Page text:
Owen Gleiberman’s take on Mel Gibson
So what do we think about when we think about Mel Gibson? I was surprised to see that his sozzled mug didn’t make the covers of more of the glossy celebrity-scandal weeklies — is this a bigger story in media-land than it is in the heartland? — yet there’s no denying that the Gibson saga continues to exert a disturbing fascination. It invites us to confront an unusually complicated chemistry between two forces: a Hollywood superstar who has acted not just decadently (we expect that, and maybe desire it) but atrociously; and the audience that may nor may not want to follow him from here.
You can feel the questions that lurk, unanswered, behind the coverage: Will Gibson’s behavior result in the dimming of his star? If so, by how much? Should he be demonized for his actions, or is he in thrall to inner demons that, regardless of how destructive and indefensible, beg to be understood? In trying to confront these issues, I must warn you that I’m going to indulge in a bit of armchair psychologizing. Please take it with a grain of salt, as I do. I’m well aware that trying to ”explain” a person’s dark side is never fully possible; it leaves out the mystery that’s always there. What follows is meant to be speculative, not definitive. Most of us, however, have probably theorized a bit over the last couple of weeks about what’s up with the guy, so why not at least try? Here, in the spirit of inquiry, are a few random thoughts on the Gibson saga.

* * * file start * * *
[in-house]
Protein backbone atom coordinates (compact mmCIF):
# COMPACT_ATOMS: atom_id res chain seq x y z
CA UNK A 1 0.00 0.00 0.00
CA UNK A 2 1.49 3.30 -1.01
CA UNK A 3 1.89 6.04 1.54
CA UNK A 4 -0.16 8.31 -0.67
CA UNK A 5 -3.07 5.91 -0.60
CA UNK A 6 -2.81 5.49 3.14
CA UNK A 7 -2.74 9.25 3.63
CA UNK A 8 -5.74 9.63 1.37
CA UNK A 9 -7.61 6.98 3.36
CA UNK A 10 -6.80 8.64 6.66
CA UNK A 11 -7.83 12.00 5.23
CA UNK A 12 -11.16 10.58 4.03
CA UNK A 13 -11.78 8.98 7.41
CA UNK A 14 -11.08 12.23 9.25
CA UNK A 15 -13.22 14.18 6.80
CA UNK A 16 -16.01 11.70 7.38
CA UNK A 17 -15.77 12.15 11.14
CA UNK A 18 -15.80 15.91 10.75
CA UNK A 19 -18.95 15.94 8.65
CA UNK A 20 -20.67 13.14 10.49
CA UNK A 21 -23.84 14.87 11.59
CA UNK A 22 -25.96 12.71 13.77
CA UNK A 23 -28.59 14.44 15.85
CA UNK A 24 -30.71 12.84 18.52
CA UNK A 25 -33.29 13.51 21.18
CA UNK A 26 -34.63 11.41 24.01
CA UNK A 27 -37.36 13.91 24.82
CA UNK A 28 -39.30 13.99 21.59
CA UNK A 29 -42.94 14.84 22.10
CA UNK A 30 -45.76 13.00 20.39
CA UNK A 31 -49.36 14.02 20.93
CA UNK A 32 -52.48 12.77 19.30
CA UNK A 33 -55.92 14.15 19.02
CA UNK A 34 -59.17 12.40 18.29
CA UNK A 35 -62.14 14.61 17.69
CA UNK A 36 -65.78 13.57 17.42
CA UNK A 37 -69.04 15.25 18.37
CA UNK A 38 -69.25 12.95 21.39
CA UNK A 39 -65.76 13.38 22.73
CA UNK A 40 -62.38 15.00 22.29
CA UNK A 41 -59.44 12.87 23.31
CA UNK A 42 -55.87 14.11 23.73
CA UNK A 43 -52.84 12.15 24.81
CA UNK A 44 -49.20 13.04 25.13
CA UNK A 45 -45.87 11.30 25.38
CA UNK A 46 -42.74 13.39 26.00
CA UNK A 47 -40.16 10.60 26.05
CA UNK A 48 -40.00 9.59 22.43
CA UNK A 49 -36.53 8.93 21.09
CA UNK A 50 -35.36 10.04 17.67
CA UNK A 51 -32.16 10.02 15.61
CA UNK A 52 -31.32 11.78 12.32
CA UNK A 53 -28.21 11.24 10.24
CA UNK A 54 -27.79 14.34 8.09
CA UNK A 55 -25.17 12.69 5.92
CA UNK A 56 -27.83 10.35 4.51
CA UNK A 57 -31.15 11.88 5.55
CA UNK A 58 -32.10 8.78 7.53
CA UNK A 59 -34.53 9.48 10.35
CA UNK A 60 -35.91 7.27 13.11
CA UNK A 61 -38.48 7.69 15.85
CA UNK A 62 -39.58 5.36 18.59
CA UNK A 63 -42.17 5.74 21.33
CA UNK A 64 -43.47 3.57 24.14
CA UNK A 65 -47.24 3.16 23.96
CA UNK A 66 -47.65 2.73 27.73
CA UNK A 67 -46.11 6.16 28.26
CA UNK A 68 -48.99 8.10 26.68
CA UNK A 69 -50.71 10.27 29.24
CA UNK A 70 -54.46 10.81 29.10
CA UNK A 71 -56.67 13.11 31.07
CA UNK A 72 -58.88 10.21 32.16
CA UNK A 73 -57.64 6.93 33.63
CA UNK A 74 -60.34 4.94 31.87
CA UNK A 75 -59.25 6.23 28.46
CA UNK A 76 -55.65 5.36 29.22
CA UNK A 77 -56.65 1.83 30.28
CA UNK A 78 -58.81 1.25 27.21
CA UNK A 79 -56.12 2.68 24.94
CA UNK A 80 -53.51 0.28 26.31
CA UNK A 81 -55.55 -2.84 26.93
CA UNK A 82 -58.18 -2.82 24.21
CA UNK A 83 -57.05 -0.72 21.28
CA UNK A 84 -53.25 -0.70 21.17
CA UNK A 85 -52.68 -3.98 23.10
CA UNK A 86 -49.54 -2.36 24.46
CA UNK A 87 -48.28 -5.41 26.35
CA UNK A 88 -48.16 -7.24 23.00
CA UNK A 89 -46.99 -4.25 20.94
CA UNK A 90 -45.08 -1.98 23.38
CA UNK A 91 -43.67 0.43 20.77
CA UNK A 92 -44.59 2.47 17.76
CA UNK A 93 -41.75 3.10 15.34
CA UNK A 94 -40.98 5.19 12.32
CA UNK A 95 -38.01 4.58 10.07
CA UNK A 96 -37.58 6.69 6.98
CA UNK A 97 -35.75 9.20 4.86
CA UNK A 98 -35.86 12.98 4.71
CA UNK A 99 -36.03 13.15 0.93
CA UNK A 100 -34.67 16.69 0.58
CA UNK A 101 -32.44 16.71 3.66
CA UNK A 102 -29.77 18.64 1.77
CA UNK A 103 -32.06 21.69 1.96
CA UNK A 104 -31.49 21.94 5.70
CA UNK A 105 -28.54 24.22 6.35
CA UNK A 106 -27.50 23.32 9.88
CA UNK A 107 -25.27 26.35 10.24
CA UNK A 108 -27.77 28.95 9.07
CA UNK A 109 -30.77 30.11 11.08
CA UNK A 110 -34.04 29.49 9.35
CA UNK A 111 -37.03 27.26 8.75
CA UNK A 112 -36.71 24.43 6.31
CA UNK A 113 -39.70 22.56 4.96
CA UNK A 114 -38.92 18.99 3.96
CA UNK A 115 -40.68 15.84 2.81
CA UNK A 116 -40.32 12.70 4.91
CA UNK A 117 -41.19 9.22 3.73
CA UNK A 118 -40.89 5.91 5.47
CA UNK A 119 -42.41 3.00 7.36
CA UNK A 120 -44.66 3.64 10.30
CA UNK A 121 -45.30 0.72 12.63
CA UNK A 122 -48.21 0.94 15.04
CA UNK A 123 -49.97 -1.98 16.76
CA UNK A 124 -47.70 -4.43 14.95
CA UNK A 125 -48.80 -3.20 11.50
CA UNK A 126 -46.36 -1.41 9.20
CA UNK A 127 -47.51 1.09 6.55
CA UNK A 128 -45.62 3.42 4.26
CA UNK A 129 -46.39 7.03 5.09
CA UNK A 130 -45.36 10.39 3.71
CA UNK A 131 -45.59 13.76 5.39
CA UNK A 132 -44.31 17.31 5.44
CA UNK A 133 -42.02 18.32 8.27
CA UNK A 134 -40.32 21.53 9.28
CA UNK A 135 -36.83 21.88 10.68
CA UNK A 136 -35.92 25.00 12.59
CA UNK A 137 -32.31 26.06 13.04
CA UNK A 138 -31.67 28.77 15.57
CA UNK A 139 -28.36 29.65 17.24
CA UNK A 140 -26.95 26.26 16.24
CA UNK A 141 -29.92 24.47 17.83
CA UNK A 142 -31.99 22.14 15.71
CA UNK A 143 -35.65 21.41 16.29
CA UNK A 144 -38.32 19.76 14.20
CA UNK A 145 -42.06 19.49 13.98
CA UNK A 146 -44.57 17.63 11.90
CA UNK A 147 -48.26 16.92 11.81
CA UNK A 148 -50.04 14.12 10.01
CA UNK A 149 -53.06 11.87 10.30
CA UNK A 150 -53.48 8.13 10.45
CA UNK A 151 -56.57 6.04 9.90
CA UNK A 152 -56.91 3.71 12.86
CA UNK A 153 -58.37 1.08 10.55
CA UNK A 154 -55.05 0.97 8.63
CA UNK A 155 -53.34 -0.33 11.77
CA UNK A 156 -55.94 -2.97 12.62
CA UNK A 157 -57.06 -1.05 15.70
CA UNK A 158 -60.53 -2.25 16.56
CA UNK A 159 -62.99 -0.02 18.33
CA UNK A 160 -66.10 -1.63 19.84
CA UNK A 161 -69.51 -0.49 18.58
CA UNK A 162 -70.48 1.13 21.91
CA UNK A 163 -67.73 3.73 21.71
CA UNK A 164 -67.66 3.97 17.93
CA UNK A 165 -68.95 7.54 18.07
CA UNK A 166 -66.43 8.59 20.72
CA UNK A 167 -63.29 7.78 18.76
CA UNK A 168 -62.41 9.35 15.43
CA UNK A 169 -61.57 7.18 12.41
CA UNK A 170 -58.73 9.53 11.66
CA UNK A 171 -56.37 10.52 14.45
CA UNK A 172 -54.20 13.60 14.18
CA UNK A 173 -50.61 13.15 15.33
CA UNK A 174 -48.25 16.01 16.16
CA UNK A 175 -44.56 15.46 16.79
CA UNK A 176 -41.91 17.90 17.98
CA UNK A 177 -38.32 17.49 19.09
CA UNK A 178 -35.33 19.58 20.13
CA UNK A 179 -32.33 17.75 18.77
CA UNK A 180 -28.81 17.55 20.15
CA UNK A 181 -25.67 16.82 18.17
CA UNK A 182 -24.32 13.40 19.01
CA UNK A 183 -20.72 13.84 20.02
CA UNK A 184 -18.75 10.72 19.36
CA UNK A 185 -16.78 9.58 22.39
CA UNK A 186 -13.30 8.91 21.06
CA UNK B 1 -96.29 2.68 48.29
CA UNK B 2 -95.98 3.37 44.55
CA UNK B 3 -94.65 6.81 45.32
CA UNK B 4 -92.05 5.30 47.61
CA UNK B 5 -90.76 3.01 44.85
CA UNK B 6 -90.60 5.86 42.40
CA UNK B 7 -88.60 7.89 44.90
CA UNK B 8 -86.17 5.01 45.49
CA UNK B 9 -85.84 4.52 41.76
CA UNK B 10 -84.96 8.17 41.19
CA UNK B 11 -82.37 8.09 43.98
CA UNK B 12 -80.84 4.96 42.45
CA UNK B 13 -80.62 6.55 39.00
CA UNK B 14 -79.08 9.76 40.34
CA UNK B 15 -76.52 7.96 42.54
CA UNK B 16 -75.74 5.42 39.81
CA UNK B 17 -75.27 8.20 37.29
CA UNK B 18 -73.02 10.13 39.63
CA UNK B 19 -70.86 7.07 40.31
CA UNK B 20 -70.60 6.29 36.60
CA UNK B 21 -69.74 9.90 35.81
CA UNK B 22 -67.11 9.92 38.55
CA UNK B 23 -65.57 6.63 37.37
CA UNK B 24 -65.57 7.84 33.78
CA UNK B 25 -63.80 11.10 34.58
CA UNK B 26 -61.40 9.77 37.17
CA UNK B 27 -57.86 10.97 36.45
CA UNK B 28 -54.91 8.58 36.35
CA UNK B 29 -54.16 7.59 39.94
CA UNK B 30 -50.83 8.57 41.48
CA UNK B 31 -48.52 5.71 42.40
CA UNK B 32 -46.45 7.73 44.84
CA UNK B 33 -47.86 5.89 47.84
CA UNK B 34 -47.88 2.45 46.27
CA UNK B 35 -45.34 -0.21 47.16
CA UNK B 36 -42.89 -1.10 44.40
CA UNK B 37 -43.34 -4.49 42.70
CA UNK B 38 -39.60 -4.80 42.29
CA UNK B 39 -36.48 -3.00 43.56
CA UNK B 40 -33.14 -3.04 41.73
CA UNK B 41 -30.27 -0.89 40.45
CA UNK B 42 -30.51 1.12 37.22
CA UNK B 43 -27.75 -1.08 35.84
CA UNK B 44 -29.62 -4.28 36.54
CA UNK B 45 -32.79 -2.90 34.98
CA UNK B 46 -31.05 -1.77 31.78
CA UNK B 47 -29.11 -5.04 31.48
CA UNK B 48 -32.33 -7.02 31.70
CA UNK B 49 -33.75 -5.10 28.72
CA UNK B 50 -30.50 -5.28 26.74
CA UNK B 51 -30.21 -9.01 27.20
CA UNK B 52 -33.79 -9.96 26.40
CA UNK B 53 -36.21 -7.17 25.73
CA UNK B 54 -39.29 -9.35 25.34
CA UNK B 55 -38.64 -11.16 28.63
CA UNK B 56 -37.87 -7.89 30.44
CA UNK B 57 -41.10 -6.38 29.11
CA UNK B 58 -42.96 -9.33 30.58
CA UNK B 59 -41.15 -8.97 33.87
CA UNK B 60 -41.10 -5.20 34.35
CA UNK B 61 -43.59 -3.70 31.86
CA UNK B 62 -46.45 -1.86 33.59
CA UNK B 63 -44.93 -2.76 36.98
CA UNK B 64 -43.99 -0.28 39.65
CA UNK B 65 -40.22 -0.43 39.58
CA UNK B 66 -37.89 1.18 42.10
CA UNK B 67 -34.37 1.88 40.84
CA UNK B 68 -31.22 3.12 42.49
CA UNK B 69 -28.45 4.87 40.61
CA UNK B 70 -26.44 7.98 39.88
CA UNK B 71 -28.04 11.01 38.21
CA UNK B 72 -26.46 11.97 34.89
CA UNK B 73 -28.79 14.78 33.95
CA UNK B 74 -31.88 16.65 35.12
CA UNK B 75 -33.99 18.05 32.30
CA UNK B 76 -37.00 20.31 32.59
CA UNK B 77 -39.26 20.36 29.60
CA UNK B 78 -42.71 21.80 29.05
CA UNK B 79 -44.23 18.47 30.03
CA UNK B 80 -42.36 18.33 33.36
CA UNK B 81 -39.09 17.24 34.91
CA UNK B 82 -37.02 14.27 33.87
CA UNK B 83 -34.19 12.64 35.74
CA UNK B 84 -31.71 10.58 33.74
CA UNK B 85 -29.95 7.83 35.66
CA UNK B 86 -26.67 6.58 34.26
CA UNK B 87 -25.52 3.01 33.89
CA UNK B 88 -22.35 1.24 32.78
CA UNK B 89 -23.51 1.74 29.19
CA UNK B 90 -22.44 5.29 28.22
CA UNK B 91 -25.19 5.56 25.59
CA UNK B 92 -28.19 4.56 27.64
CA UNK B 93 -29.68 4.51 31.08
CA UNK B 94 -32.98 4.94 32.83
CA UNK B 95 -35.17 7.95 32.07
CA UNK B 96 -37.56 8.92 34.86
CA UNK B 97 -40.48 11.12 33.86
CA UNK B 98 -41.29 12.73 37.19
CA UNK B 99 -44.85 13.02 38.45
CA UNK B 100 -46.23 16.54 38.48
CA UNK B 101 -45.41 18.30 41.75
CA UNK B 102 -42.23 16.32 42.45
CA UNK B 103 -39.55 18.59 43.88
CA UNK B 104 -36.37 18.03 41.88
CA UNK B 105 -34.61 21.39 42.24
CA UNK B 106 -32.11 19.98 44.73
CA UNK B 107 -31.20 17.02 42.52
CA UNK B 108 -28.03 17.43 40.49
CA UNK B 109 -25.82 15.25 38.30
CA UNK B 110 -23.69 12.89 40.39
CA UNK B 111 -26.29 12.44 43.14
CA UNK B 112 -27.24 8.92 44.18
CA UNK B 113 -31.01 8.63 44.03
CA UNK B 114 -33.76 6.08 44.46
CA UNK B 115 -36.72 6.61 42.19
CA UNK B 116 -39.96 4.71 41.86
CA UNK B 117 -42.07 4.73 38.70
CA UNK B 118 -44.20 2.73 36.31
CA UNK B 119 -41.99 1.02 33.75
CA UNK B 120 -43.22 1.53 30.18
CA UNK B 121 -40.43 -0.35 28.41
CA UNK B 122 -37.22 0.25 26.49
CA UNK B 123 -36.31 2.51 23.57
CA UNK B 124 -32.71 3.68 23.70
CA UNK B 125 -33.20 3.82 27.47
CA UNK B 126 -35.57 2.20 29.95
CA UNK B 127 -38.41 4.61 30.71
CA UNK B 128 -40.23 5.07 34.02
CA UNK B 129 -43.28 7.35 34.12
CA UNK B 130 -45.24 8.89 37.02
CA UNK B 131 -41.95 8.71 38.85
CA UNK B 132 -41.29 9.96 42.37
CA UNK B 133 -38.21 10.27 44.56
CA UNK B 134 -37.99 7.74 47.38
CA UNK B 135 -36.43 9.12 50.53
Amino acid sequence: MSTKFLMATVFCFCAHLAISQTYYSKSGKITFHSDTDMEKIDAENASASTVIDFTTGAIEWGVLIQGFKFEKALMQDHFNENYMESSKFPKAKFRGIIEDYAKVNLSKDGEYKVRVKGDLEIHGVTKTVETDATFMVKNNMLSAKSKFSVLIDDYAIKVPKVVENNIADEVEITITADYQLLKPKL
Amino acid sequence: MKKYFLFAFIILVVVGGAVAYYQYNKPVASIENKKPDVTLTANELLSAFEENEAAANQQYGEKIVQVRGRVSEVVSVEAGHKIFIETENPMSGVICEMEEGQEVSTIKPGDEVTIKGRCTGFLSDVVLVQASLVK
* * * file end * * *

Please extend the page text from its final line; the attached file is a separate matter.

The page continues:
WHY IS MEL SO MAD? During the incident, he sounded like a classic angry drunk. The conventional wisdom, of course, is that when Gibson spewed his anti-Semitic poison at the L.A. officers who pulled him over, it was, to a greater or lesser degree, the booze talking — and it’s also conventional wisdom that that in no way excuses anything he said. I buy all of that. But it strikes me that Mel’s battle with the bottle, in the very slovenliness of its tabloid drama (those pictures of him carousing at the bar earlier that night outdid the 20 worst paparazzi shots of Colin Farrell combined), has overshadowed his real battle, the one that he’s still suppressing: the war with the father whom he refuses to fight. Hutton Gibson is on record as denying the existence of the Holocaust, and while it’s easy enough to say ”Like father, like son,” Mel’s refusal to distance himself from his father’s crackpot revisionist history suggests that he has never truly wriggled out from under Hutton Gibson’s thumb to become his own man.